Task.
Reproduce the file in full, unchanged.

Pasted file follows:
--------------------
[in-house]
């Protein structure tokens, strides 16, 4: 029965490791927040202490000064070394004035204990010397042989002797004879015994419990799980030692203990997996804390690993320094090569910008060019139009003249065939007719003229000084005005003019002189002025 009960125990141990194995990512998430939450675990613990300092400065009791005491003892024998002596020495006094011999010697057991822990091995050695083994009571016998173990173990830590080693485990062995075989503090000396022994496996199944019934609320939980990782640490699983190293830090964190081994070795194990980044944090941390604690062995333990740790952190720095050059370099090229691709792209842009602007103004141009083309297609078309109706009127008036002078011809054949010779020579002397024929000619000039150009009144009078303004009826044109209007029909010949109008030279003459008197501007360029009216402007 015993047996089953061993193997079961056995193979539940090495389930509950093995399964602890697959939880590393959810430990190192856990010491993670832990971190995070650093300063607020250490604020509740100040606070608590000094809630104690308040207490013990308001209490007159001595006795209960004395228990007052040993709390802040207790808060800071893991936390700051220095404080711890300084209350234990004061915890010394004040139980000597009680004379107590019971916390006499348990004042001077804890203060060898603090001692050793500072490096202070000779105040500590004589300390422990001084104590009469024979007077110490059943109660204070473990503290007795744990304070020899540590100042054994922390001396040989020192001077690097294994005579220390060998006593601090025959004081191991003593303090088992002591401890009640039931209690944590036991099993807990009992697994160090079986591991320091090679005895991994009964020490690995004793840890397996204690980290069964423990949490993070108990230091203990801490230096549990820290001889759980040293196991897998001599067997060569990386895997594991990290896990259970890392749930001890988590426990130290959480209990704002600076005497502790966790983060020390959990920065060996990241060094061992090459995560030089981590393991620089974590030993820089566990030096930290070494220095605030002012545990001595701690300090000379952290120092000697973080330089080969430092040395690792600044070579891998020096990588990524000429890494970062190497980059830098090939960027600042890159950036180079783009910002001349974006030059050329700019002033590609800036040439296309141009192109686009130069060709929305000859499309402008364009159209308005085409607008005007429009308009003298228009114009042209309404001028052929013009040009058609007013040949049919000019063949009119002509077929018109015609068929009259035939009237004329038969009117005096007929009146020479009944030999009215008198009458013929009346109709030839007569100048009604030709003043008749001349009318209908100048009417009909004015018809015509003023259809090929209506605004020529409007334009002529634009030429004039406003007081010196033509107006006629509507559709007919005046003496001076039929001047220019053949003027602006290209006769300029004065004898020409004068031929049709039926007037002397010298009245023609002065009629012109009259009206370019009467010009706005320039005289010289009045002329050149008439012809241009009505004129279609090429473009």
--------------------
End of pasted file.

[in-house]
């Protein structure tokens, strides 16, 4: 029965490791927040202490000064070394004035204990010397042989002797004879015994419990799980030692203990997996804390690993320094090569910008060019139009003249065939007719003229000084005005003019002189002025 009960125990141990194995990512998430939450675990613990300092400065009791005491003892024998002596020495006094011999010697057991822990091995050695083994009571016998173990173990830590080693485990062995075989503090000396022994496996199944019934609320939980990782640490699983190293830090964190081994070795194990980044944090941390604690062995333990740790952190720095050059370099090229691709792209842009602007103004141009083309297609078309109706009127008036002078011809054949010779020579002397024929000619000039150009009144009078303004009826044109209007029909010949109008030279003459008197501007360029009216402007 015993047996089953061993193997079961056995193979539940090495389930509950093995399964602890697959939880590393959810430990190192856990010491993670832990971190995070650093300063607020250490604020509740100040606070608590000094809630104690308040207490013990308001209490007159001595006795209960004395228990007052040993709390802040207790808060800071893991936390700051220095404080711890300084209350234990004061915890010394004040139980000597009680004379107590019971916390006499348990004042001077804890203060060898603090001692050793500072490096202070000779105040500590004589300390422990001084104590009469024979007077110490059943109660204070473990503290007795744990304070020899540590100042054994922390001396040989020192001077690097294994005579220390060998006593601090025959004081191991003593303090088992002591401890009640039931209690944590036991099993807990009992697994160090079986591991320091090679005895991994009964020490690995004793840890397996204690980290069964423990949490993070108990230091203990801490230096549990820290001889759980040293196991897998001599067997060569990386895997594991990290896990259970890392749930001890988590426990130290959480209990704002600076005497502790966790983060020390959990920065060996990241060094061992090459995560030089981590393991620089974590030993820089566990030096930290070494220095605030002012545990001595701690300090000379952290120092000697973080330089080969430092040395690792600044070579891998020096990588990524000429890494970062190497980059830098090939960027600042890159950036180079783009910002001349974006030059050329700019002033590609800036040439296309141009192109686009130069060709929305000859499309402008364009159209308005085409607008005007429009308009003298228009114009042209309404001028052929013009040009058609007013040949049919000019063949009119002509077929018109015609068929009259035939009237004329038969009117005096007929009146020479009944030999009215008198009458013929009346109709030839007569100048009604030709003043008749001349009318209908100048009417009909004015018809015509003023259809090929209506605004020529409007334009002529634009030429004039406003007081010196033509107006006629509507559709007919005046003496001076039929001047220019053949003027602006290209006769300029004065004898020409004068031929049709039926007037002397010298009245023609002065009629012109009259009206370019009467010009706005320039005289010289009045002329050149008439012809241009009505004129279609090429473009």